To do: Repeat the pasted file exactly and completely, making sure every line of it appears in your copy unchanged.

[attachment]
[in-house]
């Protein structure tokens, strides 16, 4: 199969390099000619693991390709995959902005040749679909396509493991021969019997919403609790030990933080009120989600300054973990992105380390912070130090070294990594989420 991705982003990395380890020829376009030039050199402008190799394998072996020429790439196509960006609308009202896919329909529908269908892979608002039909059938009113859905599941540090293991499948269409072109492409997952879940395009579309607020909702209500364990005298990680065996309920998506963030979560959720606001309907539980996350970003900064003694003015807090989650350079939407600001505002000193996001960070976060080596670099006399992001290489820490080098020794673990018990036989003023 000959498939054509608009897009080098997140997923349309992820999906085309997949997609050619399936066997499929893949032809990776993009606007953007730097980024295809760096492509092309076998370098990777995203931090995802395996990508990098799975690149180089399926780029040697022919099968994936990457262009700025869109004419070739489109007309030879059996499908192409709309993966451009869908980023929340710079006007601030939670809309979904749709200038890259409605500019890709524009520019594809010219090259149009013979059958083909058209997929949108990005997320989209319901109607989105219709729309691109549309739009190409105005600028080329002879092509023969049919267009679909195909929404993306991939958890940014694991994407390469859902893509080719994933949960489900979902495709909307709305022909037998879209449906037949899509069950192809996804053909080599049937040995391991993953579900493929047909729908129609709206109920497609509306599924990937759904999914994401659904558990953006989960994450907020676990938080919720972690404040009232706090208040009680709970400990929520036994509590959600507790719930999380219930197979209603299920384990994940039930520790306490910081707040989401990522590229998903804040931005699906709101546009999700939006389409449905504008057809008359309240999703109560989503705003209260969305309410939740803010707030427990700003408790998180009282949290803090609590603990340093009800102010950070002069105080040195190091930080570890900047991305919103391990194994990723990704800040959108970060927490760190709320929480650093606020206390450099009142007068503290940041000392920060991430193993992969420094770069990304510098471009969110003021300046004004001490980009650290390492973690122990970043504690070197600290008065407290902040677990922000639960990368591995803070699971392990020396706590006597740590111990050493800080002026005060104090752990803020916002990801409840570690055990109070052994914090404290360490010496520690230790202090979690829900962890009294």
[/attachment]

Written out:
[in-house]
């Protein structure tokens, strides 16, 4: 199969390099000619693991390709995959902005040749679909396509493991021969019997919403609790030990933080009120989600300054973990992105380390912070130090070294990594989420 991705982003990395380890020829376009030039050199402008190799394998072996020429790439196509960006609308009202896919329909529908269908892979608002039909059938009113859905599941540090293991499948269409072109492409997952879940395009579309607020909702209500364990005298990680065996309920998506963030979560959720606001309907539980996350970003900064003694003015807090989650350079939407600001505002000193996001960070976060080596670099006399992001290489820490080098020794673990018990036989003023 000959498939054509608009897009080098997140997923349309992820999906085309997949997609050619399936066997499929893949032809990776993009606007953007730097980024295809760096492509092309076998370098990777995203931090995802395996990508990098799975690149180089399926780029040697022919099968994936990457262009700025869109004419070739489109007309030879059996499908192409709309993966451009869908980023929340710079006007601030939670809309979904749709200038890259409605500019890709524009520019594809010219090259149009013979059958083909058209997929949108990005997320989209319901109607989105219709729309691109549309739009190409105005600028080329002879092509023969049919267009679909195909929404993306991939958890940014694991994407390469859902893509080719994933949960489900979902495709909307709305022909037998879209449906037949899509069950192809996804053909080599049937040995391991993953579900493929047909729908129609709206109920497609509306599924990937759904999914994401659904558990953006989960994450907020676990938080919720972690404040009232706090208040009680709970400990929520036994509590959600507790719930999380219930197979209603299920384990994940039930520790306490910081707040989401990522590229998903804040931005699906709101546009999700939006389409449905504008057809008359309240999703109560989503705003209260969305309410939740803010707030427990700003408790998180009282949290803090609590603990340093009800102010950070002069105080040195190091930080570890900047991305919103391990194994990723990704800040959108970060927490760190709320929480650093606020206390450099009142007068503290940041000392920060991430193993992969420094770069990304510098471009969110003021300046004004001490980009650290390492973690122990970043504690070197600290008065407290902040677990922000639960990368591995803070699971392990020396706590006597740590111990050493800080002026005060104090752990803020916002990801409840570690055990109070052994914090404290360490010496520690230790202090979690829900962890009294």